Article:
Sam likes green eggs and ham. He would eat them in a boat. And he would eat them with a goat.
The question is, would he eat them in a school cafeteria?
Students at four Moffat County schools won't have a choice. Green eggs and ham are on the hot lunch menu today.
Today marks what would have been the 101st birthday of children's book author Dr. Seuss.
Students in first through sixth grades will celebrate with a special lunch.
The popular author's birthday is the focal point of Read Across America -- a week dedicated to encouraging students to read.
"It's a chance to celebrate reading and show students the value of reading," Craig Intermediate School literacy coordinator Deb Frazier said."
Throughout the school district, students will be celebrating by wearing themed clothes (slippers for "slip into a good book day"), decorating classroom doors and baking cakes to look like book covers.
"It's just fun ways to remind kids that reading is valuable and can be enjoyable," Frazier said.
Today at CIS, students will read Dr. Seuss' "Star Belly Sneetch" and chose a star with another students name on it where they'll write what they admire about that student.
"I think Dr. Seuss is a childhood favorite," Frazier said. "When you get to read him at this age, it brings back pleasant memories of reading."
Members of the Moffat County High School varsity girls swim team, the varsity girls and boys basketball teams and the two wrestlers who placed at state will be at Ridgeview Elementary School today to read to students.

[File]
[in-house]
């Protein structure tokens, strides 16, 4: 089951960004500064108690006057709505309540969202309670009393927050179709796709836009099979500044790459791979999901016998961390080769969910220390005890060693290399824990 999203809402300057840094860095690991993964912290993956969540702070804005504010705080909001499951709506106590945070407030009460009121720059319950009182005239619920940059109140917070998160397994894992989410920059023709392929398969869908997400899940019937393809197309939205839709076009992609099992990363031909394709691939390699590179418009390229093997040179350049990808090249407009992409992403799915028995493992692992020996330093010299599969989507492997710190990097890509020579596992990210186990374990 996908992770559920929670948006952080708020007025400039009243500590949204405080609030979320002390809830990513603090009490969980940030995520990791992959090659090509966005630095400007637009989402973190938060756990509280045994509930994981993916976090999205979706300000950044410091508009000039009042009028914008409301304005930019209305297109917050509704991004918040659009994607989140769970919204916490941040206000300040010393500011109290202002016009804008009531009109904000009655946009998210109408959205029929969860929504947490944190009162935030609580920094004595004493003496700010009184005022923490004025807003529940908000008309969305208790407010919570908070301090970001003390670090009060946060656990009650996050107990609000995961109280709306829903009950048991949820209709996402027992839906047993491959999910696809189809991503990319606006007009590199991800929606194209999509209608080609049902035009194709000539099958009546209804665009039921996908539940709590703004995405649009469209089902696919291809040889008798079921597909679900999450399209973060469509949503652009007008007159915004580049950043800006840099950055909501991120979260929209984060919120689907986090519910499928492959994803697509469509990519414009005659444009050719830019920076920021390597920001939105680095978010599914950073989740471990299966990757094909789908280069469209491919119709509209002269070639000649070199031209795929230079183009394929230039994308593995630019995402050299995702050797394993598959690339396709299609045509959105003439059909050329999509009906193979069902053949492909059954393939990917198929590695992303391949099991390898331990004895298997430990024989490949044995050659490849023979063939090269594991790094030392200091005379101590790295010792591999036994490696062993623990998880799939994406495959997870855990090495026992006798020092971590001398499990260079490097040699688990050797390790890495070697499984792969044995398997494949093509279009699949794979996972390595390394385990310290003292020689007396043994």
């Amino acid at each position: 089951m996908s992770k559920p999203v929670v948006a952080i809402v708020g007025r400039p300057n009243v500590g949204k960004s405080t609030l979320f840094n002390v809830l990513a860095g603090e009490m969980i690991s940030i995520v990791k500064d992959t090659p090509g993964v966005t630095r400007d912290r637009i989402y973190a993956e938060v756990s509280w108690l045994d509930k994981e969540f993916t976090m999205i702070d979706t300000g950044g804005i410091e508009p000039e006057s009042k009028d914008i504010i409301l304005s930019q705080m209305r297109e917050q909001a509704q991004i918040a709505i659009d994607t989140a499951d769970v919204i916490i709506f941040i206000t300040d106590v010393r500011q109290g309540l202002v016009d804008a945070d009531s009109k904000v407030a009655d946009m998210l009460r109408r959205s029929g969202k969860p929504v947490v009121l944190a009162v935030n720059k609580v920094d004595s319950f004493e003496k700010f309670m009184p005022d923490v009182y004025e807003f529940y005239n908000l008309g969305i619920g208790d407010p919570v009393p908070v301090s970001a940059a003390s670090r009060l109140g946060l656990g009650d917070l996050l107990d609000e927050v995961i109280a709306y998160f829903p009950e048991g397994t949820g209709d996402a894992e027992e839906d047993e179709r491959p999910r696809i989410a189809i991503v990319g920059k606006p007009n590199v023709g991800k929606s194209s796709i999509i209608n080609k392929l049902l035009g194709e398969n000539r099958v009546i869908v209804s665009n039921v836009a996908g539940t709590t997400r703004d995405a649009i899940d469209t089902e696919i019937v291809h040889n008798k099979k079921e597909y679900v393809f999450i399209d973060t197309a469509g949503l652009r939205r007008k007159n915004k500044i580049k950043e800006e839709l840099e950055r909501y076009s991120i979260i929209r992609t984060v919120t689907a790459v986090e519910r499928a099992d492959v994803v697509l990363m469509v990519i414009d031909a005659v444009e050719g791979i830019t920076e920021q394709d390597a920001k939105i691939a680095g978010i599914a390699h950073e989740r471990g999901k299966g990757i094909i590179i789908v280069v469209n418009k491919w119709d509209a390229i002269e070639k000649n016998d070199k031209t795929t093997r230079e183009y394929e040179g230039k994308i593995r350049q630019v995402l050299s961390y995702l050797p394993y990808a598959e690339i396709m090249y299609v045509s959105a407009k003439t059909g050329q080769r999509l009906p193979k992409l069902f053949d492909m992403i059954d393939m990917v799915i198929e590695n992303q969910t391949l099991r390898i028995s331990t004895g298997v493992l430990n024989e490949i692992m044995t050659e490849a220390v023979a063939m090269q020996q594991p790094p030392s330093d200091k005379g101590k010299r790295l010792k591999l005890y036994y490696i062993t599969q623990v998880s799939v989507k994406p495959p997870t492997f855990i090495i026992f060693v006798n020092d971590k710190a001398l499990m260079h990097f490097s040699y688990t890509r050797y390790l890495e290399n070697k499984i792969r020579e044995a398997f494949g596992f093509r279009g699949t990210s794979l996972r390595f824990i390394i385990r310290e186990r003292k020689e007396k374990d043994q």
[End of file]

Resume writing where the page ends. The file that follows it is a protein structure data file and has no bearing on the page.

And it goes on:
"The kids are pretty excited about it," Library Media Assistant Sandy Buckner said.
"These are heroes to these kids. I have a little boy who's dying to meet Scott Garoutte."
Students in Matt Ray's physical education class will hear the first part of a story and then create their own ending on posters, Buckner said.
"It's to get everyone excited about reading -- everyone across America," she said.
Some schools are hosting book trades. Sunset Elementary School was able to purchase a new book for every student.
Earlier this week, students brought in as many as five used books. They'll trade their books for ones other students brought in and each get a new one.
"It's just putting books in kids' hands," said Charlotte Mason, Sunset Elementary School literacy coordinator.